From the recording from Starling
Starling is a quartet commissioned by Clarity, a leading Australian clarinet ensemble. Don't pay too much attention to the title: originally the music was to have been based on the idea of the movement of a huge flock of pre-roosting birds over St Peter's Square: a refreshing and life-affirming experience after a day's tour of the Vatican. But Starling remained as a working title as the piece took on its own personality and changed into something quite different: overlapping drones supporting a fluid, improvisatory exploration of the main themes, leading to dance-like sections (with footstomping obbligato) and quieter interludes, concluding - inconclusively - with a trancey dronal ending.
You'll hear a scale with a sharp fourth and a flat seventh that pops up around the world: Tatra Mountain fiddlers, Hindustani musicians, and film composers writing music for those wide ocean and deep space scenes (usually involving lots of french horns) are all fond of this mode. The English folk song Lucy Wan, quoted briefly, has a similar flavour.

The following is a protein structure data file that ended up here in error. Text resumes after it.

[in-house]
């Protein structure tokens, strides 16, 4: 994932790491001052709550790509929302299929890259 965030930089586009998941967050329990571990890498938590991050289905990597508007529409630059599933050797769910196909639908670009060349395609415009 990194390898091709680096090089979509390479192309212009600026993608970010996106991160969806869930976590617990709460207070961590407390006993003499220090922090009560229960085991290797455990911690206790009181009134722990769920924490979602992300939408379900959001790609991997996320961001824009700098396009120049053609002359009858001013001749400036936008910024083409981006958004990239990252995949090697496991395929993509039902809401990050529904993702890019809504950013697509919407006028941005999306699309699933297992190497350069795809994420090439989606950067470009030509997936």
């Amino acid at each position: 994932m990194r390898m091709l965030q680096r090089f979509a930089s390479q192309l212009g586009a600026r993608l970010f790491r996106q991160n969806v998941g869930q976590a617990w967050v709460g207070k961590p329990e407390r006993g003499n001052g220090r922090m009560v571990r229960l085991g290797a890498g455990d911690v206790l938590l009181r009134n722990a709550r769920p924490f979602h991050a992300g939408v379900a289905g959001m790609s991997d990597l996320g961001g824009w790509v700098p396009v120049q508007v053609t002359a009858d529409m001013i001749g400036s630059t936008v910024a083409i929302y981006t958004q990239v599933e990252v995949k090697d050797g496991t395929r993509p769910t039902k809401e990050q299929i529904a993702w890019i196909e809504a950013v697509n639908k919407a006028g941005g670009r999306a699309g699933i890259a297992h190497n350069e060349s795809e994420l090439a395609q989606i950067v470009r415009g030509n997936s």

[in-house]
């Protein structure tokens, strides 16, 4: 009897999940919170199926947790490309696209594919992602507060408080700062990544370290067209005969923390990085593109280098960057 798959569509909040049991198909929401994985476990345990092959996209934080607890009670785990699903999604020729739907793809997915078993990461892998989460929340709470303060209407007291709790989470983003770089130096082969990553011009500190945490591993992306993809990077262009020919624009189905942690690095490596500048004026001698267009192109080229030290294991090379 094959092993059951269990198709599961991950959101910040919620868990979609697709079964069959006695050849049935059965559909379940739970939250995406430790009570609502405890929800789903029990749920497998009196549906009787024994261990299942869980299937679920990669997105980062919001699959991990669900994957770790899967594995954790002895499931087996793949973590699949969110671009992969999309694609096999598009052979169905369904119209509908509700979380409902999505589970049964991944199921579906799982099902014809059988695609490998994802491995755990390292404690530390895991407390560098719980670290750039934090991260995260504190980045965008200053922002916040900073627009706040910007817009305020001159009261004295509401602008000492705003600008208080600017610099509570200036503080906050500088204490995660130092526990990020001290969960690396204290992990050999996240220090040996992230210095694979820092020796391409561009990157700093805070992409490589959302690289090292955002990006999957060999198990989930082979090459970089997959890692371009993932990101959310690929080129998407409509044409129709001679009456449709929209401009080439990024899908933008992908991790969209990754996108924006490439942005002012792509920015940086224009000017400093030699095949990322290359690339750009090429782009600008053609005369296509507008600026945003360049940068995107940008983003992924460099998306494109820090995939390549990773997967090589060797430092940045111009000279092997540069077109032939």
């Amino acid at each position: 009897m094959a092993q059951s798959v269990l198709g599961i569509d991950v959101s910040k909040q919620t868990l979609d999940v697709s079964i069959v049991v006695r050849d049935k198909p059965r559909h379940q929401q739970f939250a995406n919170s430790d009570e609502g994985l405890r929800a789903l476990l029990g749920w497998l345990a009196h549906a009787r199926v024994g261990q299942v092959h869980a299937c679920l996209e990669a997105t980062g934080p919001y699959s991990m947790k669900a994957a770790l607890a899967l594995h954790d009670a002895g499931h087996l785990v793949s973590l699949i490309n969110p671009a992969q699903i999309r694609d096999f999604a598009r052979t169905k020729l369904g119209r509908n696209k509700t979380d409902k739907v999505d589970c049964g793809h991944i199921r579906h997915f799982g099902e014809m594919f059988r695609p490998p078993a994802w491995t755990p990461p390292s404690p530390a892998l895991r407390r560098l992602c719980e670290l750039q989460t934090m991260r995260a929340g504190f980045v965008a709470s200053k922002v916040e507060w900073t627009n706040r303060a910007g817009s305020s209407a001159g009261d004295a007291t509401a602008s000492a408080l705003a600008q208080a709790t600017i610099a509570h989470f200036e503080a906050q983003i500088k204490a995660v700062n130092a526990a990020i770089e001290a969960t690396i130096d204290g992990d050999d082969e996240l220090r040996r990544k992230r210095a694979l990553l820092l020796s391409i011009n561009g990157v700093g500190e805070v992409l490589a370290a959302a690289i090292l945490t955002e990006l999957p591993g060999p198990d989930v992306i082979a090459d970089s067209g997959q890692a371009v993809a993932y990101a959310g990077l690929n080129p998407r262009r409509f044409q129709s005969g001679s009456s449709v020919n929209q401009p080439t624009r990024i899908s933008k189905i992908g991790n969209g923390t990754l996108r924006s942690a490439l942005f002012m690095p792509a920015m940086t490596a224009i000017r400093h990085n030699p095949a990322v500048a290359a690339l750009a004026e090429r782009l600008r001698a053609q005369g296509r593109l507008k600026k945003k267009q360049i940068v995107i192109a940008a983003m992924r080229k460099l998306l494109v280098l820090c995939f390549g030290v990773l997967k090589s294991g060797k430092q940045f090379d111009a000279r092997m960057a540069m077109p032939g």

The piece is basically in a slow 3/2 rhythm, which lends itself to interesting subdivisions, becoming quite jig-like at times and subverted by the occasional hiccup in 11/8 when it helped the flow, or I couldn't make it stick to the rules...
Here's the Clarity CD second door on the left where this piece now lives. And I'm now contemplating a piece closer to the original idea behind Starling: a swarm intelligence, 'multiplex of wing and eye' type thingy, which will possibly end up being called Pipistrelle if it doesn't get away like Starling did.